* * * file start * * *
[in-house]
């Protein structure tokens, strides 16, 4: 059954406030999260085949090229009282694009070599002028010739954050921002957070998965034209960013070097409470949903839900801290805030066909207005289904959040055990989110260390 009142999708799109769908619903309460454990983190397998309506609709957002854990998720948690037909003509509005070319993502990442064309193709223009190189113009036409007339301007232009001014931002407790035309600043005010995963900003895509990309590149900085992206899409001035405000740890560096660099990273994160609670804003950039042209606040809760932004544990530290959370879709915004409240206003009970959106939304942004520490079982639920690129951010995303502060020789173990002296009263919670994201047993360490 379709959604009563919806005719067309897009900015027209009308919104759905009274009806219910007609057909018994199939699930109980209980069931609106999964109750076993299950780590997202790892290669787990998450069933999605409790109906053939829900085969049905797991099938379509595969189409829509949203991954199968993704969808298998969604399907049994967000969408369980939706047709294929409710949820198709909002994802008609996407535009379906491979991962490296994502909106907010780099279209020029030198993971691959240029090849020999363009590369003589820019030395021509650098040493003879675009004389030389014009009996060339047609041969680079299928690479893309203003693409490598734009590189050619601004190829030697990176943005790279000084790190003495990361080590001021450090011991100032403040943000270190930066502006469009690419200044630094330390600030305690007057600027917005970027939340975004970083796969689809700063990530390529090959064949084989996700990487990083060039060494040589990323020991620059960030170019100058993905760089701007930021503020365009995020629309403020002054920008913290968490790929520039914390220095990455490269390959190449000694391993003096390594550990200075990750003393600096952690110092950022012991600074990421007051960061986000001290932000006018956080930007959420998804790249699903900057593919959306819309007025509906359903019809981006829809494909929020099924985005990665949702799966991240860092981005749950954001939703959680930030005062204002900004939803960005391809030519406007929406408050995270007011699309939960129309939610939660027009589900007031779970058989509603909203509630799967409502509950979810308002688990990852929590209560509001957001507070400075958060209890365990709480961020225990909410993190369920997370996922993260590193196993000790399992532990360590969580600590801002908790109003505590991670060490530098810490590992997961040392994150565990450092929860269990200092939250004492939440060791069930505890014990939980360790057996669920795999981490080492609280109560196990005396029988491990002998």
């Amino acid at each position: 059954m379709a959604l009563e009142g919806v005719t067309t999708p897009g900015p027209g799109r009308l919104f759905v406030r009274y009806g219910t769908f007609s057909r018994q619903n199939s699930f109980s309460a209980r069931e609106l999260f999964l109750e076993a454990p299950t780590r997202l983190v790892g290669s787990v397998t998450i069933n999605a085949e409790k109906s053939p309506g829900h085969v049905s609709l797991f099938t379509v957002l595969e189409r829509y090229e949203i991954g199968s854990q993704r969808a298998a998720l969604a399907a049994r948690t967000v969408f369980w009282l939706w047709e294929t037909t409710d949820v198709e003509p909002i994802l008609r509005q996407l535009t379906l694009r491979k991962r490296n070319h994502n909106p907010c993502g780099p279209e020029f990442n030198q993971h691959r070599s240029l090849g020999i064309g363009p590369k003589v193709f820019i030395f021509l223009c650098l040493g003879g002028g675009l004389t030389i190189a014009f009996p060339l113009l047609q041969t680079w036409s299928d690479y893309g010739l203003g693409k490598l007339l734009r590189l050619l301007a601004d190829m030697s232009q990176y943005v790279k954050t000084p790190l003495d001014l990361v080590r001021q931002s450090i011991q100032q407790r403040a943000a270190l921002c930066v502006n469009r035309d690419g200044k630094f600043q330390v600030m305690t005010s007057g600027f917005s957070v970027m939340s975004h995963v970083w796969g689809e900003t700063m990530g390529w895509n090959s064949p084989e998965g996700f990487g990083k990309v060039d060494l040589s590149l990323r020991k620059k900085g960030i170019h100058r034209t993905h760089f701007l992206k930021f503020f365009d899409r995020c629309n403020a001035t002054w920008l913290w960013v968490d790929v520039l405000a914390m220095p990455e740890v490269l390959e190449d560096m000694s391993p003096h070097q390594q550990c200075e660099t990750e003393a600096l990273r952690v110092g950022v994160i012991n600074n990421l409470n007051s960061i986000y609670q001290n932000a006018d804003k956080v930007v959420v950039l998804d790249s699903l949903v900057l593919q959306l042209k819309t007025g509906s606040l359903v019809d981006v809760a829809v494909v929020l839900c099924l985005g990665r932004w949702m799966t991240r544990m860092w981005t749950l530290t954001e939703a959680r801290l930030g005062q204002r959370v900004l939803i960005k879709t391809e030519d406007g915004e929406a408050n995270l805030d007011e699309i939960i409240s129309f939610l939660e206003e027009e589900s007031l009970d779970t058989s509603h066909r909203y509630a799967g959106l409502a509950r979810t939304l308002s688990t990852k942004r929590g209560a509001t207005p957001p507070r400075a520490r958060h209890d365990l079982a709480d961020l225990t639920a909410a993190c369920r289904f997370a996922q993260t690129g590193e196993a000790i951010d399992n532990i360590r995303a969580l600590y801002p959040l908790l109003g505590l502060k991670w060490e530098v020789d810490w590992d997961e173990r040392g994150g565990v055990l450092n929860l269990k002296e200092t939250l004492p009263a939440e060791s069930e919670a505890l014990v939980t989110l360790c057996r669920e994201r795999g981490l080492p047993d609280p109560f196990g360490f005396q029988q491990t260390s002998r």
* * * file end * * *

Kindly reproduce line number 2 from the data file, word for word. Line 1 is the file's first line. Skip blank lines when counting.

């Protein structure tokens, strides 16, 4: 059954406030999260085949090229009282694009070599002028010739954050921002957070998965034209960013070097409470949903839900801290805030066909207005289904959040055990989110260390 009142999708799109769908619903309460454990983190397998309506609709957002854990998720948690037909003509509005070319993502990442064309193709223009190189113009036409007339301007232009001014931002407790035309600043005010995963900003895509990309590149900085992206899409001035405000740890560096660099990273994160609670804003950039042209606040809760932004544990530290959370879709915004409240206003009970959106939304942004520490079982639920690129951010995303502060020789173990002296009263919670994201047993360490 379709959604009563919806005719067309897009900015027209009308919104759905009274009806219910007609057909018994199939699930109980209980069931609106999964109750076993299950780590997202790892290669787990998450069933999605409790109906053939829900085969049905797991099938379509595969189409829509949203991954199968993704969808298998969604399907049994967000969408369980939706047709294929409710949820198709909002994802008609996407535009379906491979991962490296994502909106907010780099279209020029030198993971691959240029090849020999363009590369003589820019030395021509650098040493003879675009004389030389014009009996060339047609041969680079299928690479893309203003693409490598734009590189050619601004190829030697990176943005790279000084790190003495990361080590001021450090011991100032403040943000270190930066502006469009690419200044630094330390600030305690007057600027917005970027939340975004970083796969689809700063990530390529090959064949084989996700990487990083060039060494040589990323020991620059960030170019100058993905760089701007930021503020365009995020629309403020002054920008913290968490790929520039914390220095990455490269390959190449000694391993003096390594550990200075990750003393600096952690110092950022012991600074990421007051960061986000001290932000006018956080930007959420998804790249699903900057593919959306819309007025509906359903019809981006829809494909929020099924985005990665949702799966991240860092981005749950954001939703959680930030005062204002900004939803960005391809030519406007929406408050995270007011699309939960129309939610939660027009589900007031779970058989509603909203509630799967409502509950979810308002688990990852929590209560509001957001507070400075958060209890365990709480961020225990909410993190369920997370996922993260590193196993000790399992532990360590969580600590801002908790109003505590991670060490530098810490590992997961040392994150565990450092929860269990200092939250004492939440060791069930505890014990939980360790057996669920795999981490080492609280109560196990005396029988491990002998």